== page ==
THE STATE HAS launched a tender for the production of the next round of Public Service Cards (PSC).
The controversial card, which was first introduced in 2012 for accessing certain social welfare payments but has now been expanded as a requirement for many other services, currently has a seven-year lifespan.
Now, the Department of Employment Affairs and Social Protection (DEASP) has launched an official tender for bids for the ‘implementation, production, personalisation and distribution of the Public Services Card and the provision of associated services’.
This news suggests that, despite concerns over the PSC’s legal viability and the extent to which it will comply with the EU’s forthcoming General Data Protection Regulation (GDPR), Social Protection is fully committed to the card for the foreseeable future.
To date, 3.14 million generation one PSCs have been produced for 2.65 million people at a cost of €59.7 million.
The new generation PSC is set to cater for people whose card has expired, and also those who may have turned 18 (adult age) or 66 (retirement age) since their card was issued.
While the second generation of the card (dubbed PSC-2 in the tender documents) is expected to closely model the functionality of its original incarnation, the newer model is set to boast ‘additional features’, specifically those designed to take advantage of the advent of contactless technology.
The initial card had two datasets – visible (including PPS number, name, and signature) and private (date of birth etc – contained on the card’s chip). The newer generation of card doesn’t look set to change much from its original incarnation from that point of view.
A new microprocessor will be included on the PSC chip in order to allow for the aforementioned contactless functionality.
Whether or not this means the card will actually be used for contactless transactions is unclear – though the inference would appear to be that is the department’s intention.
Assistant secretary of DEASP’s Client Identity Services section Tim Duggan made brief reference to the new tender, which went live on 18 February, during his appearance before his department’s Oireachtas committee on Thursday afternoon.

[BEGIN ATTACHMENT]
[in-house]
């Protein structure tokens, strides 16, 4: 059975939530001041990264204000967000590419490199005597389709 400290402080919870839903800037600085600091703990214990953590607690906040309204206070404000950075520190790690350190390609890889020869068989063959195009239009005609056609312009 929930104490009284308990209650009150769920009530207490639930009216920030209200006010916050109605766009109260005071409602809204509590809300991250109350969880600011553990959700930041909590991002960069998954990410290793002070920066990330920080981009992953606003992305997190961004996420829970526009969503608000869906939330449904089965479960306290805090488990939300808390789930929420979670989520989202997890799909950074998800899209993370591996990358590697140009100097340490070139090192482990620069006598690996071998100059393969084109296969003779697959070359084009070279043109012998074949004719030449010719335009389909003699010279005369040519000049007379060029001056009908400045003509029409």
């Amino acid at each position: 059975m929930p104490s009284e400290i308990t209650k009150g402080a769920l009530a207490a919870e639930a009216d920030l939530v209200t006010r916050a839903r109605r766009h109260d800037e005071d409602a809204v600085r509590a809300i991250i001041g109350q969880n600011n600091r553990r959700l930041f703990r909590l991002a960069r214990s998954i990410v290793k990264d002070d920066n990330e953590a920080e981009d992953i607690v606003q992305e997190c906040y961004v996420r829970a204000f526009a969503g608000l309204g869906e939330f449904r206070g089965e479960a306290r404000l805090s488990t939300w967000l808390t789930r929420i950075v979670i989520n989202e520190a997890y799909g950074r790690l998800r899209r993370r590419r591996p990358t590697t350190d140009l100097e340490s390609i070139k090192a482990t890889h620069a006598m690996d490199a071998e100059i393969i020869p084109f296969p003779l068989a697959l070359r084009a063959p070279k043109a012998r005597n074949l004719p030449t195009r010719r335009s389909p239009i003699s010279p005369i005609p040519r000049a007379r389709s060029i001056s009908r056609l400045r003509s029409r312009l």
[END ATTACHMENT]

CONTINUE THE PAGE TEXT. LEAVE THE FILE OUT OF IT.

He also acknowledged that the producer of the card in its current guise, an Irish-registered company called Biometric Card Services (BCS – ironically named given DEASP denies that the card contains any biometric data), has had its contract temporarily extended for a period of one year while the new tender remains outstanding.
DEASP declined to clarify to TheJournal.ie whether or not BCS may apply to win the new contract – however nothing in the tender documentation indicates that the company would not have that opportunity.
The response deadline for the new tender is 29 March 2018.
The tender requests costings and estimates from prospective bidders regarding the predicted cost of producing 2 million new cards, and 0.6 million of the card’s free travel variant.
A proposed budget is not outlined however. DEASP would not be drawn on what that budget might be when queried.
In the tender’s Q&A section, it’s acknowledged that a Personal Identification Number (PIN) may be issued with the new version of the card, suggesting that a scenario similar to chip-and-PIN transactions with credit and debit cards may also be planned for.
Source: The Journal